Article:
Sour beers use Brettanomyces, also known as “wild yeast” in their brewing processes. These rough, uncultured cultures scarf down the sugars just like their more civilized cousins but leave in their wake acid as well as alcohol. It’s these acetic acids that lend sour beers their iconic flavor.
Beyond the “souring” process, brewers use a wild variety of techniques to give sour beers their rebellious bouquets. Oak barrel aging, tropical fruit additions, exposure to wild yeast and bacteria and tertiary bottle conditioning are all ways in which brewers play fast and loose with their flavors.
Brewing beer in this way is highly unpredictable. Instead of the sterile environments of most breweries, sour beer brewers let wild yeasts into their vats and even expose their brews to the elements in “cool ships” to give wild yeasts an opportunity to get in. It’s like the Wild West in some of these breweries; these madmen would have to be stopped if it wasn’t for the delicious beer they brew.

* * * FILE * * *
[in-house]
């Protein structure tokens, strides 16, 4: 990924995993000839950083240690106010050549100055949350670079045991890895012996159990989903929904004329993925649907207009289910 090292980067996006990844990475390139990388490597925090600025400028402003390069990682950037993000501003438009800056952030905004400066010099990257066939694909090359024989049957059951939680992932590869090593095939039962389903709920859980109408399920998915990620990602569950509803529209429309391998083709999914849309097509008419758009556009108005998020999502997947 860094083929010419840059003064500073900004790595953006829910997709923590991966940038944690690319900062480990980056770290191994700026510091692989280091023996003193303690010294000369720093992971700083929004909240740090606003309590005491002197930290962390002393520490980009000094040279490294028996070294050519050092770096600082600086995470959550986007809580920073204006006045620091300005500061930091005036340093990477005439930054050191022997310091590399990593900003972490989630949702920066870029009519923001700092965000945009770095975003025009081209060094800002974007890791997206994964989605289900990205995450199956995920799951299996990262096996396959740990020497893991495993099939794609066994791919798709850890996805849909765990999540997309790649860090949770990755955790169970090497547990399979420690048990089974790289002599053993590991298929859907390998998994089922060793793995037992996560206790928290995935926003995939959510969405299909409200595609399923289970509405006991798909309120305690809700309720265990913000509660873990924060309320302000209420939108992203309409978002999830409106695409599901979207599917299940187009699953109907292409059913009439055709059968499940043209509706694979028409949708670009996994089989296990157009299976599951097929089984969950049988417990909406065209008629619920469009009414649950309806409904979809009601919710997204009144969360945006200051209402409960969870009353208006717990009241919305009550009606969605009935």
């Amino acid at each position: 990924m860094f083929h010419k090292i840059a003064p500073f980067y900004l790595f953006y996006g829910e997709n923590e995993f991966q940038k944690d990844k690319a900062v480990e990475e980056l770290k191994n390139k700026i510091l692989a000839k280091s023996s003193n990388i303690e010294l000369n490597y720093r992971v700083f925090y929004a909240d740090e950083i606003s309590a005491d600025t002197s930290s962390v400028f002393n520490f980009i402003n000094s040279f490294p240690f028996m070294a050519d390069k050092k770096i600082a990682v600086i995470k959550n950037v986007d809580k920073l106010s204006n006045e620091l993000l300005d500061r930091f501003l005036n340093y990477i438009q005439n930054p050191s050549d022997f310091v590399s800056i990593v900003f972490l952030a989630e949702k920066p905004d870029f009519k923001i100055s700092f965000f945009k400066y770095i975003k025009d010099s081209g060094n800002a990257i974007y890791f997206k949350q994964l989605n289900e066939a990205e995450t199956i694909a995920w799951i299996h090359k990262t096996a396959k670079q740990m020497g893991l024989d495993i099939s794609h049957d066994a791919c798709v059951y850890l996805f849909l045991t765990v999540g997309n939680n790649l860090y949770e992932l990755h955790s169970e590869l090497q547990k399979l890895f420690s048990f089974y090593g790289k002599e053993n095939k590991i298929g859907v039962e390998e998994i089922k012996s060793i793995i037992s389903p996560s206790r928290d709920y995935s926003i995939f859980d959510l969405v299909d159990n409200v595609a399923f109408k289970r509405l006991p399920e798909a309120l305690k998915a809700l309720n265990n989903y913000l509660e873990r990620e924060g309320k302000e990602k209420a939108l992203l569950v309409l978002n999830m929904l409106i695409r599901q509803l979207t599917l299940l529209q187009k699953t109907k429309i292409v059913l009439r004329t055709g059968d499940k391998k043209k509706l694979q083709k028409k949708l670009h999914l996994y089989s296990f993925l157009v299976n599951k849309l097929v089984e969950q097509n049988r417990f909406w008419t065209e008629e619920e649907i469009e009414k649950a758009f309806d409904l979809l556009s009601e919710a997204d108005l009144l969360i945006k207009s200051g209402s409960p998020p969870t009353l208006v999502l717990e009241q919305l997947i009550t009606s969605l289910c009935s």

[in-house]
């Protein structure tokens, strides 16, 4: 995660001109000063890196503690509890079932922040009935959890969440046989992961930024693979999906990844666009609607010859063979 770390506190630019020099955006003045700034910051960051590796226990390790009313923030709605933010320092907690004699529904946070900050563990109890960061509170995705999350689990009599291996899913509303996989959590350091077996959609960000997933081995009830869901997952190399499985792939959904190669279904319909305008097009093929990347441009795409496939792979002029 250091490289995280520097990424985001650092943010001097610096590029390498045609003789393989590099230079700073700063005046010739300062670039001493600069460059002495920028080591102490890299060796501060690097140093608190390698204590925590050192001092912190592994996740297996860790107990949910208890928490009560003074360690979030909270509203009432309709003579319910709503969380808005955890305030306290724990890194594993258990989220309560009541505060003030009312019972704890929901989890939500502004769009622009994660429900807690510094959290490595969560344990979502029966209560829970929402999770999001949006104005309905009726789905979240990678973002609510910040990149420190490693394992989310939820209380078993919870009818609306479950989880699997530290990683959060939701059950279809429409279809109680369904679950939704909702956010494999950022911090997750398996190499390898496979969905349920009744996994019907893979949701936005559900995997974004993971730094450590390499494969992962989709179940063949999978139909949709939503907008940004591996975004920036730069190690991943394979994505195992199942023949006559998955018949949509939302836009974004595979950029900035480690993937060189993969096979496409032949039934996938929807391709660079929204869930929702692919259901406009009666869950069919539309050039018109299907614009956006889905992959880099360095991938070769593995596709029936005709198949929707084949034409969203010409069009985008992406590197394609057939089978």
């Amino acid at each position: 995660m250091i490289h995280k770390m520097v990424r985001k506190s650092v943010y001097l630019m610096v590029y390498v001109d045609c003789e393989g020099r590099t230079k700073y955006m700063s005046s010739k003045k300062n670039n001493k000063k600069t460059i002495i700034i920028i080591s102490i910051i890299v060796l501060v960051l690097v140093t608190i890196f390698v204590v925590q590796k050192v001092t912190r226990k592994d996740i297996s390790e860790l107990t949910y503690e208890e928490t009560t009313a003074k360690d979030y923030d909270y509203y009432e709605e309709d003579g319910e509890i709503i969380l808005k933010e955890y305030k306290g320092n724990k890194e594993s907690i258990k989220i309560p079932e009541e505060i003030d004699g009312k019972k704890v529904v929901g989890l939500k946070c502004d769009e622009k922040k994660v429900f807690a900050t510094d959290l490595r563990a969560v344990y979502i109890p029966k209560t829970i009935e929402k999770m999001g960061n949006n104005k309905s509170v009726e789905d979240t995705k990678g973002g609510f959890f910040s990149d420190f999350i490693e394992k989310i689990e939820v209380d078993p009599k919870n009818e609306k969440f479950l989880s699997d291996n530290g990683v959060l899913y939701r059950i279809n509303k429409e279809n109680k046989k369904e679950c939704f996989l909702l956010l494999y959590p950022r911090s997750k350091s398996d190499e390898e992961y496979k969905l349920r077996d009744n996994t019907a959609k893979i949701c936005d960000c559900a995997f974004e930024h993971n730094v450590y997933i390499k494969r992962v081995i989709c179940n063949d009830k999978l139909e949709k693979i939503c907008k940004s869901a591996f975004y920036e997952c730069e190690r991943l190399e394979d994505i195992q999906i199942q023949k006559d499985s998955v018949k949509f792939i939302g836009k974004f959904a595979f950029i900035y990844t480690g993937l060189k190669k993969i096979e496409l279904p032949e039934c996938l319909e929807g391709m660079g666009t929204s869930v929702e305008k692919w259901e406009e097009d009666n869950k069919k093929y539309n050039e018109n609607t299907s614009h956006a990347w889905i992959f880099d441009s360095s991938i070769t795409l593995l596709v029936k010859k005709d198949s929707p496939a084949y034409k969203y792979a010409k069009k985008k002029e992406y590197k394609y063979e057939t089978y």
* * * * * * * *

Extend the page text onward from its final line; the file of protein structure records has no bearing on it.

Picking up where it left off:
The Ancient Sour Ways
One could be forgiven for thinking that sour beers were a recent invention. All of these fantastical brewing techniques, “organic, wild yeasts” and contrarian flavors all smack of hipsterism personified. However, sour beers are arguably the oldest beers in existence. They predate ironic suspenders and even unironic vinyl.
Since more pure yeasts have only been available in relatively recent centuries, it would not be incorrect to say that all beers used to be sour beers. Wild yeasts were simply all we used to have, back in the day. It was difficult to control the fermentation process as well as we do today, and beers inevitably got a little bit of the acid in them, and thus a hint of sour at the very least.